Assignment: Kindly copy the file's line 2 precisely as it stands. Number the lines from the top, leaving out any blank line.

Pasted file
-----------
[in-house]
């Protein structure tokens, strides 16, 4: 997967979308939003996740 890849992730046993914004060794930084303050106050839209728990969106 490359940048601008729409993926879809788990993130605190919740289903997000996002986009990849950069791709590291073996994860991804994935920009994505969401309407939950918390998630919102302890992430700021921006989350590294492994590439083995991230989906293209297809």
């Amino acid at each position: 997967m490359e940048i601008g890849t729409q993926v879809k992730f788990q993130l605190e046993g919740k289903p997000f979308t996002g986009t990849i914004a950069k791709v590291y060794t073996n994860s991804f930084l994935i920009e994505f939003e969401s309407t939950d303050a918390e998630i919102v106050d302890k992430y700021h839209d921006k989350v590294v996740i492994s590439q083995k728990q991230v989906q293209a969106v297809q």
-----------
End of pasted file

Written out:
């Protein structure tokens, strides 16, 4: 997967979308939003996740 890849992730046993914004060794930084303050106050839209728990969106 490359940048601008729409993926879809788990993130605190919740289903997000996002986009990849950069791709590291073996994860991804994935920009994505969401309407939950918390998630919102302890992430700021921006989350590294492994590439083995991230989906293209297809």